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 Post subject: individual tracks vs. whole song loops
PostPosted: Sun May 18, 2003 5:59 pm 

Joined: Sun May 04, 2003 8:21 pm
Posts: 25
Location: San Francisco
As a long time mmt-8 user, i thought that i had struck it rich when i was first shown live. i thought that this software was so beautifully simple and operatied intuitively like an mmt-8 or other such simple sequencers.

So as i began clipping and looping my music to prepare for performance i found that there were many issues with mid sized clips [sound dropping out, cpu overload, the whole spectrum of little hassles and stability issues often posted here in this forum.] i took the logical step to using smaller and smaller loops and creating more parts to accomplish a song. often reducing the music to 1 or 2 bar sections with special fill scenes and break down/middle eight sections. This works. and it's a really fun way to perform.

Nothing is nicer than preparing final audio for live performance. the old days of recreating the studio music for playback in a sampler, and never ever being happy with the way it sounds are indeed, gone. thank god, good riddance.

However:
i came upon a song that i needed to play, but no longer have the parts for (oh no!)
i searched everywhere, and tried in vain to recreate it.

So i stuck the whole thing into live as a stereo clip.

looped the intro
looped the verse
looped the breakdown
looped the second half
and finally looped the exit beats.

my mind was blown, it totally works.

and strange as it sounds, it sounded better in performance than the multiple clip arrangements.

but somehow i felt dirty. as if i were cheating...

is this the guilty conscience of an old-school midi head?
or is this cheating?

my thinking from here on out is to apply a combination of the two ideas. some music is rich and complex and asks to be performed in sections, like an improvisational arrangement. while others are simple and work perfectly as individual tracks (and are much more fun to perform that way too.)

does this experience reflect anyone elses?

or am i kicking myself for no really good reason?

dss


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 Post subject:
PostPosted: Mon May 19, 2003 8:05 pm 

Joined: Sun May 04, 2003 8:21 pm
Posts: 25
Location: San Francisco
one out of 31, i guess not...

dss


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 Post subject:
PostPosted: Tue May 20, 2003 1:54 am 

Joined: Tue May 20, 2003 1:40 am
Posts: 17
Location: Elizabethtown, IN
dss -

Yes it can make you feel dirty, and yes, you are probably cheating ...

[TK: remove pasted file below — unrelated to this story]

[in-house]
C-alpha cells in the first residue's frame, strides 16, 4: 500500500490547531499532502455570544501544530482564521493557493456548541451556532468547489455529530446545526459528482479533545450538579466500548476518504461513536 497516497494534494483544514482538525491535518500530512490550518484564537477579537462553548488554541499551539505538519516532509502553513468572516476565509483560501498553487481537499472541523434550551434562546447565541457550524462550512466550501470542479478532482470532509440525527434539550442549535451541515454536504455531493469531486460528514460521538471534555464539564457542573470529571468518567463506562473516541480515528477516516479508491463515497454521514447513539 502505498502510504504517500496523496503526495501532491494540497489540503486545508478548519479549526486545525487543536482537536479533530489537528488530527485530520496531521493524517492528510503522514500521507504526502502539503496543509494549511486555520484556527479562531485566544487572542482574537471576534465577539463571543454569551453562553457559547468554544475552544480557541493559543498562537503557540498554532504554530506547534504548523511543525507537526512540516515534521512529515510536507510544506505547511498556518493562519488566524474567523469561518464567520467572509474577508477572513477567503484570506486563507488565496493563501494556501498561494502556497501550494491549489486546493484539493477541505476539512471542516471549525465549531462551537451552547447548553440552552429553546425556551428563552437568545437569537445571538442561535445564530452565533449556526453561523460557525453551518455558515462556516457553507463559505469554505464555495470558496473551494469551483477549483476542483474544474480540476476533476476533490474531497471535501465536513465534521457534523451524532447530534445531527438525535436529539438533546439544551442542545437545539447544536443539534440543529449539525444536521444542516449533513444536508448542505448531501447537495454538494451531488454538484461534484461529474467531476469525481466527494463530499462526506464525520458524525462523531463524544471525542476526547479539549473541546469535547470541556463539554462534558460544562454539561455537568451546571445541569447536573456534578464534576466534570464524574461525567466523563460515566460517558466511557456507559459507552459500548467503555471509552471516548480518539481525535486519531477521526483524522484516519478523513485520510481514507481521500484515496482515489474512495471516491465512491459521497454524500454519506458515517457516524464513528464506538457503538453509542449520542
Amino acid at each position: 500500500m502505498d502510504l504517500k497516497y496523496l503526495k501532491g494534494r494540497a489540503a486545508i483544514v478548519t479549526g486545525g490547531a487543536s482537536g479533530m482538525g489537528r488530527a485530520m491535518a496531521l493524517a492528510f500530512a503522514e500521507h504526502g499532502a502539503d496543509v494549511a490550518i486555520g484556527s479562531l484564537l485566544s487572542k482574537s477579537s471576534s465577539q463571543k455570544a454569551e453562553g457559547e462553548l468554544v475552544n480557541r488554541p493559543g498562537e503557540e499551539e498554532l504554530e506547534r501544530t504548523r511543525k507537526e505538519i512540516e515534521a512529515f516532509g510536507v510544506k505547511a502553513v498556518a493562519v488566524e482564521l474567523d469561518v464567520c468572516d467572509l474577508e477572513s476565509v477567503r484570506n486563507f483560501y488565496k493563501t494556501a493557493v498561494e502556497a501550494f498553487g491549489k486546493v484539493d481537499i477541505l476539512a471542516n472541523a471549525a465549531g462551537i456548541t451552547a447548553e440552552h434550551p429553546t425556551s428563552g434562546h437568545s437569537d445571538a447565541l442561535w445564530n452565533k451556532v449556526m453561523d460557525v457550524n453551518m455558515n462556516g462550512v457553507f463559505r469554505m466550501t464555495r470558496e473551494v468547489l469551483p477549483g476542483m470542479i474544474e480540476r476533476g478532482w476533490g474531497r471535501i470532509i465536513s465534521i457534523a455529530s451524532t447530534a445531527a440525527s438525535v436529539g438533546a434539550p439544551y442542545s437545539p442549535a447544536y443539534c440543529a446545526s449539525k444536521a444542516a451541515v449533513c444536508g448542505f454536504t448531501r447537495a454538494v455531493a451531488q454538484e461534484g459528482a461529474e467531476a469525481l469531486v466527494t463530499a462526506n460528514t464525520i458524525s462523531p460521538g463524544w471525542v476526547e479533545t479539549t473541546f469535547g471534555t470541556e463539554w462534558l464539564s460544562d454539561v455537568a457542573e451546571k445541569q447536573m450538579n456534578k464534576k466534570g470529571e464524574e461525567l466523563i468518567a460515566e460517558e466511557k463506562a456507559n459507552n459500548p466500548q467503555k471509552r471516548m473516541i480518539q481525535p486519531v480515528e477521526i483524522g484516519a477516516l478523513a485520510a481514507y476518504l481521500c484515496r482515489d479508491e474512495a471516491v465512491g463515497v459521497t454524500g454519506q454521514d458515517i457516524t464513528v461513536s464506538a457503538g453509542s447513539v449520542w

But that's the world we live in, I guess.
I'm having a tough time reconciling the fact that we can put stuff together as long clips, and then re-arrange, and add effects, etc. on the fly to be "creative".
My main roadblock comes from being from an even older school - even though I consider myself a "midiot" ...
If you can't play a song from beginning to end without making a mistake, then you aren't a "real professional" performer. - I guess I played in too many bands in the 70's and 80's.
Being able to replay a bunch of "little perfect takes" and stringing them together, does make me feel like I'm cheating ... because the "end product" could probably never be performed perfectly in a real venue.
Unless you were using Live to pump out the parts that you have worked and reworked to make "perfect".
It's a different world for an someone like me ... It reminds me of the days before Word Processors, when a secretary was expected to type a perfect document without using "White-Out" -


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 Post subject: Re: individual tracks vs. whole song loops
PostPosted: Tue May 20, 2003 4:42 am 

Joined: Thu Sep 26, 2002 2:59 pm
Posts: 28
Location: Raleigh, NC, USA
Whatever works and allows you to accomplish what you need is the right way to do something. Software is just a tool to help you get there.

Do I feel a twinge of guilt when I mix down a loop with effects and then use in Live without using the raw sample and adding VST effects? Yes, until I realize I was never going to dynamically manipulate those effects in live playback. So instead I just look at it as saving myself time to create more music with.

Hexadecimal
www.freesidemusic.com


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 Post subject:
PostPosted: Tue May 20, 2003 6:15 am